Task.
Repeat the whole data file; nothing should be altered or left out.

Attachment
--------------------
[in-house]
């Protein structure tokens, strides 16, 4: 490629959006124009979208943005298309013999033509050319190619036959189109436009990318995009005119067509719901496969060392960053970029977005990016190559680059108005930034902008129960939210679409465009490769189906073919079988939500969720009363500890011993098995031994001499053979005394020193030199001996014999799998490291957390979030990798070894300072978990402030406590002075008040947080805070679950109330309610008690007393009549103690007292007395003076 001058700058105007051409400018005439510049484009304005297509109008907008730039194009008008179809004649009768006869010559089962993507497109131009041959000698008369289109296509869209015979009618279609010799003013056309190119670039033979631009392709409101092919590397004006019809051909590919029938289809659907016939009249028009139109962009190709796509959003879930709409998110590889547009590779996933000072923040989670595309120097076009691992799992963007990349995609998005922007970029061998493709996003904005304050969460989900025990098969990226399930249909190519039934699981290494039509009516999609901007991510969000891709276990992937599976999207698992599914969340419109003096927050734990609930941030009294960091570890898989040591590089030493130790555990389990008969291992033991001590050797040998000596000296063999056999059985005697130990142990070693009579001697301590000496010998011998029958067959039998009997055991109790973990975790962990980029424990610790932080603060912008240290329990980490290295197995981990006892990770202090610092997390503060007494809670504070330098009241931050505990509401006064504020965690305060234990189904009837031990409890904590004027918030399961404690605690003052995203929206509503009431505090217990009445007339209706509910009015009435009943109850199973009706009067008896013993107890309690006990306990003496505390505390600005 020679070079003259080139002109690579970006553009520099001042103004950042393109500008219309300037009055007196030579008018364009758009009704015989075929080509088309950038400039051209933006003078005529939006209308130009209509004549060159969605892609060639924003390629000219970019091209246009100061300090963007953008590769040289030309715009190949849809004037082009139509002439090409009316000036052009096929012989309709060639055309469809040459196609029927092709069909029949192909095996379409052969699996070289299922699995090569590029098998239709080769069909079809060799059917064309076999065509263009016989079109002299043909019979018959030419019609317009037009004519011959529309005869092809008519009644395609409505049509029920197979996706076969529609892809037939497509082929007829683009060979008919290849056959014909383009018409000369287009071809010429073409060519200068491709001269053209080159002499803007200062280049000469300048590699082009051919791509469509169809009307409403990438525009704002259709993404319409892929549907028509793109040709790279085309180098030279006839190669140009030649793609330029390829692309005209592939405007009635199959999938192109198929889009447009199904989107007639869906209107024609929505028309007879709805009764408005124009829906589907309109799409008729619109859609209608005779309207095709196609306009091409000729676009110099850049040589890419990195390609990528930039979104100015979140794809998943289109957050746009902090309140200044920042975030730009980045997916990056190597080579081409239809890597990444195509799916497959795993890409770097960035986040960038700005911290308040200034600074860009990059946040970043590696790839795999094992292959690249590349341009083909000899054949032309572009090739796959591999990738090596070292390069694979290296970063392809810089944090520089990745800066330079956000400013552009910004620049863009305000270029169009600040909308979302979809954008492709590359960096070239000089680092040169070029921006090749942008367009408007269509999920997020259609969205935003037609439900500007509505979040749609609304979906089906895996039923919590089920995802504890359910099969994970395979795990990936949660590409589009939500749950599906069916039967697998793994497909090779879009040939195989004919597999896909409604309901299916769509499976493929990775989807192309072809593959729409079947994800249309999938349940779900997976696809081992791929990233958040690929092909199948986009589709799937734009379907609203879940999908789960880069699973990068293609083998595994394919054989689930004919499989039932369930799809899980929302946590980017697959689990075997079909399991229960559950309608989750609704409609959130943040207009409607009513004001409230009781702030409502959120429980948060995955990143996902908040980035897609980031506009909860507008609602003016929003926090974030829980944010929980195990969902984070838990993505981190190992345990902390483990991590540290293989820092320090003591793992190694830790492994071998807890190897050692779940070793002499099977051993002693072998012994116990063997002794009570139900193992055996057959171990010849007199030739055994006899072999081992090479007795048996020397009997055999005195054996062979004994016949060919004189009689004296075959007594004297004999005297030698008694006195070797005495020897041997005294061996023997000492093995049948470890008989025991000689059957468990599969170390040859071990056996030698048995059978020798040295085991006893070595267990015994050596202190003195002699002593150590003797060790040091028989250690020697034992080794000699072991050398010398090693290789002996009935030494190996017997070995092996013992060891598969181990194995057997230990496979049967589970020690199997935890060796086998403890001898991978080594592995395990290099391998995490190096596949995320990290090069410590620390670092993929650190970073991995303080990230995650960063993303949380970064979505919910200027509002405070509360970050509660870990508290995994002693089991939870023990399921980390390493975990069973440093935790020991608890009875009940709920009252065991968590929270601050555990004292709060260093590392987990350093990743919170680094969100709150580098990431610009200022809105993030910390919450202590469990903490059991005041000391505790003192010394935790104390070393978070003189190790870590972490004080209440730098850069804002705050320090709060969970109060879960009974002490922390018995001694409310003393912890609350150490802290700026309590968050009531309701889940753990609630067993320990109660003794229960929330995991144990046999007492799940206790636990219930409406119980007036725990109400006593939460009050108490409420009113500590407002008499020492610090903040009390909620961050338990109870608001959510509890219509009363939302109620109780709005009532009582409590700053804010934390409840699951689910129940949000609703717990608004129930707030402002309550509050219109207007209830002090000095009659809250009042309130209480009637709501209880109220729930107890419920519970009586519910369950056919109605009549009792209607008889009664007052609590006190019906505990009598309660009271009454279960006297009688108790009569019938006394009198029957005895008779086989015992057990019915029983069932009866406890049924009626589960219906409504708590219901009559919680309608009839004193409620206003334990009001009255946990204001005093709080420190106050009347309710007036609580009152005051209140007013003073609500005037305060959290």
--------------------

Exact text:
[in-house]
């Protein structure tokens, strides 16, 4: 490629959006124009979208943005298309013999033509050319190619036959189109436009990318995009005119067509719901496969060392960053970029977005990016190559680059108005930034902008129960939210679409465009490769189906073919079988939500969720009363500890011993098995031994001499053979005394020193030199001996014999799998490291957390979030990798070894300072978990402030406590002075008040947080805070679950109330309610008690007393009549103690007292007395003076 001058700058105007051409400018005439510049484009304005297509109008907008730039194009008008179809004649009768006869010559089962993507497109131009041959000698008369289109296509869209015979009618279609010799003013056309190119670039033979631009392709409101092919590397004006019809051909590919029938289809659907016939009249028009139109962009190709796509959003879930709409998110590889547009590779996933000072923040989670595309120097076009691992799992963007990349995609998005922007970029061998493709996003904005304050969460989900025990098969990226399930249909190519039934699981290494039509009516999609901007991510969000891709276990992937599976999207698992599914969340419109003096927050734990609930941030009294960091570890898989040591590089030493130790555990389990008969291992033991001590050797040998000596000296063999056999059985005697130990142990070693009579001697301590000496010998011998029958067959039998009997055991109790973990975790962990980029424990610790932080603060912008240290329990980490290295197995981990006892990770202090610092997390503060007494809670504070330098009241931050505990509401006064504020965690305060234990189904009837031990409890904590004027918030399961404690605690003052995203929206509503009431505090217990009445007339209706509910009015009435009943109850199973009706009067008896013993107890309690006990306990003496505390505390600005 020679070079003259080139002109690579970006553009520099001042103004950042393109500008219309300037009055007196030579008018364009758009009704015989075929080509088309950038400039051209933006003078005529939006209308130009209509004549060159969605892609060639924003390629000219970019091209246009100061300090963007953008590769040289030309715009190949849809004037082009139509002439090409009316000036052009096929012989309709060639055309469809040459196609029927092709069909029949192909095996379409052969699996070289299922699995090569590029098998239709080769069909079809060799059917064309076999065509263009016989079109002299043909019979018959030419019609317009037009004519011959529309005869092809008519009644395609409505049509029920197979996706076969529609892809037939497509082929007829683009060979008919290849056959014909383009018409000369287009071809010429073409060519200068491709001269053209080159002499803007200062280049000469300048590699082009051919791509469509169809009307409403990438525009704002259709993404319409892929549907028509793109040709790279085309180098030279006839190669140009030649793609330029390829692309005209592939405007009635199959999938192109198929889009447009199904989107007639869906209107024609929505028309007879709805009764408005124009829906589907309109799409008729619109859609209608005779309207095709196609306009091409000729676009110099850049040589890419990195390609990528930039979104100015979140794809998943289109957050746009902090309140200044920042975030730009980045997916990056190597080579081409239809890597990444195509799916497959795993890409770097960035986040960038700005911290308040200034600074860009990059946040970043590696790839795999094992292959690249590349341009083909000899054949032309572009090739796959591999990738090596070292390069694979290296970063392809810089944090520089990745800066330079956000400013552009910004620049863009305000270029169009600040909308979302979809954008492709590359960096070239000089680092040169070029921006090749942008367009408007269509999920997020259609969205935003037609439900500007509505979040749609609304979906089906895996039923919590089920995802504890359910099969994970395979795990990936949660590409589009939500749950599906069916039967697998793994497909090779879009040939195989004919597999896909409604309901299916769509499976493929990775989807192309072809593959729409079947994800249309999938349940779900997976696809081992791929990233958040690929092909199948986009589709799937734009379907609203879940999908789960880069699973990068293609083998595994394919054989689930004919499989039932369930799809899980929302946590980017697959689990075997079909399991229960559950309608989750609704409609959130943040207009409607009513004001409230009781702030409502959120429980948060995955990143996902908040980035897609980031506009909860507008609602003016929003926090974030829980944010929980195990969902984070838990993505981190190992345990902390483990991590540290293989820092320090003591793992190694830790492994071998807890190897050692779940070793002499099977051993002693072998012994116990063997002794009570139900193992055996057959171990010849007199030739055994006899072999081992090479007795048996020397009997055999005195054996062979004994016949060919004189009689004296075959007594004297004999005297030698008694006195070797005495020897041997005294061996023997000492093995049948470890008989025991000689059957468990599969170390040859071990056996030698048995059978020798040295085991006893070595267990015994050596202190003195002699002593150590003797060790040091028989250690020697034992080794000699072991050398010398090693290789002996009935030494190996017997070995092996013992060891598969181990194995057997230990496979049967589970020690199997935890060796086998403890001898991978080594592995395990290099391998995490190096596949995320990290090069410590620390670092993929650190970073991995303080990230995650960063993303949380970064979505919910200027509002405070509360970050509660870990508290995994002693089991939870023990399921980390390493975990069973440093935790020991608890009875009940709920009252065991968590929270601050555990004292709060260093590392987990350093990743919170680094969100709150580098990431610009200022809105993030910390919450202590469990903490059991005041000391505790003192010394935790104390070393978070003189190790870590972490004080209440730098850069804002705050320090709060969970109060879960009974002490922390018995001694409310003393912890609350150490802290700026309590968050009531309701889940753990609630067993320990109660003794229960929330995991144990046999007492799940206790636990219930409406119980007036725990109400006593939460009050108490409420009113500590407002008499020492610090903040009390909620961050338990109870608001959510509890219509009363939302109620109780709005009532009582409590700053804010934390409840699951689910129940949000609703717990608004129930707030402002309550509050219109207007209830002090000095009659809250009042309130209480009637709501209880109220729930107890419920519970009586519910369950056919109605009549009792209607008889009664007052609590006190019906505990009598309660009271009454279960006297009688108790009569019938006394009198029957005895008779086989015992057990019915029983069932009866406890049924009626589960219906409504708590219901009559919680309608009839004193409620206003334990009001009255946990204001005093709080420190106050009347309710007036609580009152005051209140007013003073609500005037305060959290």